From deep in the dark forest of a performance-enhancing drugs scandal that has shadowed baseball in recent years came a light on Saturday, a light that was lit over 50 years ago by the greatest generation ever.
Perhaps no other sport has endured the racial and cultural segregation that baseball has endured. But in battling to overcome that scourge of racism, America's pastime also came to epitomize attributes that America holds dear—freedom, success, equality and true character, characteristics championed by the most influential athlete in civil rights history.
The Brooklyn Dodgers Jackie Robinson.
This past Saturday, Aug. 24, at the Marriott Hotel in Chicago, baseball's finest players and, even more importantly, the sport's finest individuals gathered to reflect on the contributions of those trailblazers who came before them. Guests of honor included home-run champion Hank Aaron, baseball's first black manager Frank Robinson, Detroit Tigers legend Willie Horton and Chicago White Sox legends Frank Thomas, Bo Jackson and Minnie Minoso.
Former Yankee manager Joe Torre, Jackie Robinson's daughter Sharon, MLB Commissioner Bud Selig and many current White Sox players were on hand as well.
The Beacon Awards are held each year to pay homage to those individuals who have made outstanding contributions to the betterment of society, most specifically in terms of civil rights. This year, the event honored MLB All-Star and 1985 Heisman Trophy recipient Bo Jackson and Motown singer Aretha Franklin. Jackson received the Beacon of Life Award, while Miss Franklin was given the Beacon of Change Award. Franklin was unable to attend due to health reasons.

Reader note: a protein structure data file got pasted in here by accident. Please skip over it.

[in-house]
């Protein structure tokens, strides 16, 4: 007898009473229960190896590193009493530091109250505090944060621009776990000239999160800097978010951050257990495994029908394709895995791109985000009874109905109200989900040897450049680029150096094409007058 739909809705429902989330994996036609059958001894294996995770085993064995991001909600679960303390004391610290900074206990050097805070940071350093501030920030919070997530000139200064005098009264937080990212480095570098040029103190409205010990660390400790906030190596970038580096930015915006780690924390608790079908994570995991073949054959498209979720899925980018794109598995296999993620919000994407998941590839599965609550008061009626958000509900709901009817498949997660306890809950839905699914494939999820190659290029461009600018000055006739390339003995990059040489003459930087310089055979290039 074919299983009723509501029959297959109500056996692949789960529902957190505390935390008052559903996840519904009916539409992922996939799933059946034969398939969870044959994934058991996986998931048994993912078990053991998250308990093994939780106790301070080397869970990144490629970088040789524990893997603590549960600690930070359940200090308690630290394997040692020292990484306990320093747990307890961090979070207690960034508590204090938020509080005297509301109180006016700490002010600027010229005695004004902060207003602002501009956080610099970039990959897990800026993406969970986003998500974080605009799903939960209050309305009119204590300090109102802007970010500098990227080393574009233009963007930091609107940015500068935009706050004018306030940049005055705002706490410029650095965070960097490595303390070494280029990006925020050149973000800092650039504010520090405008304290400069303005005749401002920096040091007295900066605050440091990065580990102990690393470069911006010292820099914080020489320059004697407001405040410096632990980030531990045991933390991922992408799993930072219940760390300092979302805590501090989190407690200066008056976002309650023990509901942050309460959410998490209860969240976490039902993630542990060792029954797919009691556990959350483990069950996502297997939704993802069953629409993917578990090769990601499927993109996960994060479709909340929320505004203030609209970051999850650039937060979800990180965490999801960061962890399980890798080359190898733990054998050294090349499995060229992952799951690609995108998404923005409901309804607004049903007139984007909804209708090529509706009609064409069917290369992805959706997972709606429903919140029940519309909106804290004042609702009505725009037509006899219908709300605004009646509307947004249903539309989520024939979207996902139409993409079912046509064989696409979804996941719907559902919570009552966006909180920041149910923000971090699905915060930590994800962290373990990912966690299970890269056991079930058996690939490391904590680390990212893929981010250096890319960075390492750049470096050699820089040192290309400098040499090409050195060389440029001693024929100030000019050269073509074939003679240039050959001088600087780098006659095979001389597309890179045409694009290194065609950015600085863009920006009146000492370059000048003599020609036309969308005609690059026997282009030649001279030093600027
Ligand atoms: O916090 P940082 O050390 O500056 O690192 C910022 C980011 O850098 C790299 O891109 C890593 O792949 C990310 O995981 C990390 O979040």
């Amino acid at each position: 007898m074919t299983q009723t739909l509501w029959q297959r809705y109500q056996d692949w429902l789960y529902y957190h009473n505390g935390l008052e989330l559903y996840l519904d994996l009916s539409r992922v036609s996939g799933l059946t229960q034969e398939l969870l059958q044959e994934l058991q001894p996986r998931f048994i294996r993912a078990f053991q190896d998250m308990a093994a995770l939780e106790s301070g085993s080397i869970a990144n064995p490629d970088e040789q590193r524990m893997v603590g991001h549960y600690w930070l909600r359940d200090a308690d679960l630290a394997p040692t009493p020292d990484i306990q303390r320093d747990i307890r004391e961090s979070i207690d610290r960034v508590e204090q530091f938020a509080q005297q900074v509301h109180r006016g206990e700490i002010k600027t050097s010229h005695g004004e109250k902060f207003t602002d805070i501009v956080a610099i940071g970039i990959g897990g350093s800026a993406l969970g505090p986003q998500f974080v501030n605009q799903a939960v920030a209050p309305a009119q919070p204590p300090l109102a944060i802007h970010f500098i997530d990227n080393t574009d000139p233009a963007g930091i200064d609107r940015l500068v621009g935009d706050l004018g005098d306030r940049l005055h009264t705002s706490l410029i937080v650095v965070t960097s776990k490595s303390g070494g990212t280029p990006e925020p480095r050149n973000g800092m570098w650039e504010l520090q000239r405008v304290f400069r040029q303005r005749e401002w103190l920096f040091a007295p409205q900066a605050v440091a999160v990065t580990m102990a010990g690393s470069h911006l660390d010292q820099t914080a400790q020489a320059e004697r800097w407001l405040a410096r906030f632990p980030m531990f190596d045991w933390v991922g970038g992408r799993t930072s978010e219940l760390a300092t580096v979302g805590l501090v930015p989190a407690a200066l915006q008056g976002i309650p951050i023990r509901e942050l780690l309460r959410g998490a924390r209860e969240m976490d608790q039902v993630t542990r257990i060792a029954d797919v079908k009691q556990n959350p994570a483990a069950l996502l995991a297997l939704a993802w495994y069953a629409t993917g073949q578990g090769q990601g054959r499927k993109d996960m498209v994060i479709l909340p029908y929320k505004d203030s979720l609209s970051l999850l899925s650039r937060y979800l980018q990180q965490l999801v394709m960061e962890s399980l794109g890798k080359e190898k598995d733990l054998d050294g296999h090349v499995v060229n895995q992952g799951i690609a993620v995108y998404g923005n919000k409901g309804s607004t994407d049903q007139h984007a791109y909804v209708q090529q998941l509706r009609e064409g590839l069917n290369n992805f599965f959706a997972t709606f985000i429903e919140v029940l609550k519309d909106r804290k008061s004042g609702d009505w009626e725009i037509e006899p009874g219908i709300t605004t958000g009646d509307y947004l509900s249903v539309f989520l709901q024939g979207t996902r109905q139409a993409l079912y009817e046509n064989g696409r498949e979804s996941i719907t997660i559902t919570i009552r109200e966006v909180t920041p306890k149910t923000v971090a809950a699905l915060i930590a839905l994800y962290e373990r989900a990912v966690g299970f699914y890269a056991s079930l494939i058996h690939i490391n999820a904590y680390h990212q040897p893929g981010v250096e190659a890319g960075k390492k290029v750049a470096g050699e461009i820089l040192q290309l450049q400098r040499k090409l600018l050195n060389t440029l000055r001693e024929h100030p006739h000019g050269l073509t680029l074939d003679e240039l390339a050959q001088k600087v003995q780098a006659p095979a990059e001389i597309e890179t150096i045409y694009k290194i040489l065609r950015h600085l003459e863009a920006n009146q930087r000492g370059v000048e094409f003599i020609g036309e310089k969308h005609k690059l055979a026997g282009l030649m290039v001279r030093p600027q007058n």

Almost fifty years to the day after the famous March on Washington D.C. in which Martin Luther King Jr. delivered his "I Have a Dream Speech," baseball paid homage to those who made countless contributions to civil rights. Jackie Robinson's daughter Sharon was on hand to speak, and she helped unveil the U.S. Postal Service's stamp commemorating the historic 1963 event.
The Civil Rights Game began as an exhibition event in Memphis in 2007 with the St. Louis Cardinals facing the Cleveland Indians. In other years, it has taken place in Memphis (2008), Cincinnati (2009 & 2010), Atlanta (2011 & 2012) and now Chicago.
Instead of focusing on what needs fixed in today's MLB, Saturday was about how far baseball and America have come. There was no talk of steroids or cheating, only of progress and gratitude towards those who paved the way for countless others.
The night was capped off with a great contest between the Chicago White Sox and the Texas Rangers in the Civil Rights Game. The White Sox won on a walk-off single by Josh Phegley in the bottom of the ninth.